Nixon- Schools' closed meetings illegal

Friday, December 3, 2004

Meetings of a task force formed last year to recommend budget cuts for the Cape Girardeau School District were subject to the state's Sunshine Law and therefore should have been open to the news media, an opinion by Missouri Attorney General Jay Nixon states.

Cape Girardeau County Prosecuting Attorney Morley Swingle received Nixon's opinion Thursday.

Swingle's request for an opinion followed a November 2003 decision by the schools not to allow the media to attend the meetings of the task force superintendent Mark Bowles formed to make recommendations about cutting $2.2 million from the district's budget.

According to Bowles and the school district's attorneys, the meetings were not subject to the state's Sunshine Law -- which requires that, with some exceptions, the records, votes, actions, deliberations and meetings of public governmental bodies be open to the public -- because the task force was created by the superintendent and not the school board.

"From the beginning, the opinion of our attorneys has been that the superintendent is not a public governmental body," Bowles said. "We felt that in no way was the intention of the law to extend to the superintendent."

In Nixon's opinion, however, "a task force appointed by the Cape Girardeau School District's superintendent for the purpose of making budget proposals to the superintendent was a public governmental body within the meaning of the Sunshine Law so that meetings of the task force were subject to the requirements of the Sunshine Law."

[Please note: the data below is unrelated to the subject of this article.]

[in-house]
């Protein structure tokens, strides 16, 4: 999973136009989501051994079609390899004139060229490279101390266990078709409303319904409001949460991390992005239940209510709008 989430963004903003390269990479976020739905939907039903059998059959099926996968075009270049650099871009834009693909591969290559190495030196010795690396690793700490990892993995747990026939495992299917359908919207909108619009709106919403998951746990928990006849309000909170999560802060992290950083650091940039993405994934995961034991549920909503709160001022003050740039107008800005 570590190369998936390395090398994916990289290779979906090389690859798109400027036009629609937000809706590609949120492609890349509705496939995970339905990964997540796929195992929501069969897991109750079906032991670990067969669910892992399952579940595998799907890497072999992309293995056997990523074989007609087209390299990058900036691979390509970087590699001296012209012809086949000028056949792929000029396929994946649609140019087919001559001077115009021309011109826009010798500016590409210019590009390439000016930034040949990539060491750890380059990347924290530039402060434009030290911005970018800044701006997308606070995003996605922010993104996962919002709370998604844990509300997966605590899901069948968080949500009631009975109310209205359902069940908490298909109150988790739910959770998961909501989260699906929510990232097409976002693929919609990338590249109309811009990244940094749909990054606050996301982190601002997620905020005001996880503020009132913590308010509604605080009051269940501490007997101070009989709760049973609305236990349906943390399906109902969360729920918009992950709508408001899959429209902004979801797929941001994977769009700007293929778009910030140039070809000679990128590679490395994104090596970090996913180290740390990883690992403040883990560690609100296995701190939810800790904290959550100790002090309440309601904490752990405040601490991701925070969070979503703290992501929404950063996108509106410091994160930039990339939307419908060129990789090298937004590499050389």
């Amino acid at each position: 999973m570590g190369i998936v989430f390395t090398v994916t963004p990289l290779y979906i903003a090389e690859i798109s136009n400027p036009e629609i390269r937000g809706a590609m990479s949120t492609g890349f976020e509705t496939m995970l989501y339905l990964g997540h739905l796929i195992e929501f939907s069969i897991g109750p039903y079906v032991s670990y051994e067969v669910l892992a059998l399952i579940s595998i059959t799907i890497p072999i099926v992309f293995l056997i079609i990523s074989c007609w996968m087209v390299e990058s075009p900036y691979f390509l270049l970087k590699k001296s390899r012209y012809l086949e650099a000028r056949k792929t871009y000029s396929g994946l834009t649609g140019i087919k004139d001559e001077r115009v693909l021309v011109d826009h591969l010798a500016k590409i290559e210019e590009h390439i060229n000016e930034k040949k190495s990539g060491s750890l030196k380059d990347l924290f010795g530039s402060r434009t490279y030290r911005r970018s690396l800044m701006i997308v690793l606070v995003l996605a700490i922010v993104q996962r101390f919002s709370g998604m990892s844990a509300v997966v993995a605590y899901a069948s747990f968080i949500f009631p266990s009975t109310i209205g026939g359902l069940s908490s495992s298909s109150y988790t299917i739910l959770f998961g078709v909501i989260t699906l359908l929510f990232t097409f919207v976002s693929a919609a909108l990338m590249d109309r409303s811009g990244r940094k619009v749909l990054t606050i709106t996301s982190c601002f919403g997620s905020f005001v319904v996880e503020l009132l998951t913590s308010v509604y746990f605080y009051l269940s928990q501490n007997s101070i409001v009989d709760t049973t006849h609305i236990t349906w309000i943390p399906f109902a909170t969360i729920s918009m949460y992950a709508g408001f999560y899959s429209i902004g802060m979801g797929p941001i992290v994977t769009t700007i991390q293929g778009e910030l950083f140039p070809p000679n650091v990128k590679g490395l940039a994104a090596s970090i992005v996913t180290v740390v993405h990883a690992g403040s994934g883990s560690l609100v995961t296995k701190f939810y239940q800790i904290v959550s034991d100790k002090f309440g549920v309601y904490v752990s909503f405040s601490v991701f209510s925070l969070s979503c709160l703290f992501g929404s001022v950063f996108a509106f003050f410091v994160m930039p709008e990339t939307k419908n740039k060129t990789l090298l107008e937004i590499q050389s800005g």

The attorney general's opinion further states that the superintendent of the Cape Girardeau School District "is a public governmental body as contemplated by Section 610.010(4)" of the Sunshine Law. In doing so, it cites a Missouri Court of Appeals ruling that a single person, in that case the St. Louis County executive, could constitute a governmental body.

Nixon's opinion is just that, an opinion and not a mandate. But, Swingle said, "It's important because when this issue would come up anywhere in the state, it's a precedent all parties can rely on while applying the law."

In the future, Swingle said, a similar situation could result in a civil suit with fines of up to $500 or a court injunction.

While Swingle agrees with Nixon's assessment that the task force meetings were subject to the Sunshine Law, he thinks the schools' decision to exclude the media from the meetings was a misinterpretation of an unclear part of the law rather than bad intent on the part of the school district.

"Any time you write a broad law like the Sunshine Law, there are gray areas," Swingle said. He said one of the good things about opinions such as Nixon's is that they fill in those gray areas.

Bowles did not want to comment directly on Nixon's opinion without discussing it with the district's attorneys. But he said Nixon's opinion "does not carry with it the force of any statute or anything else."

335-6611, extension 182

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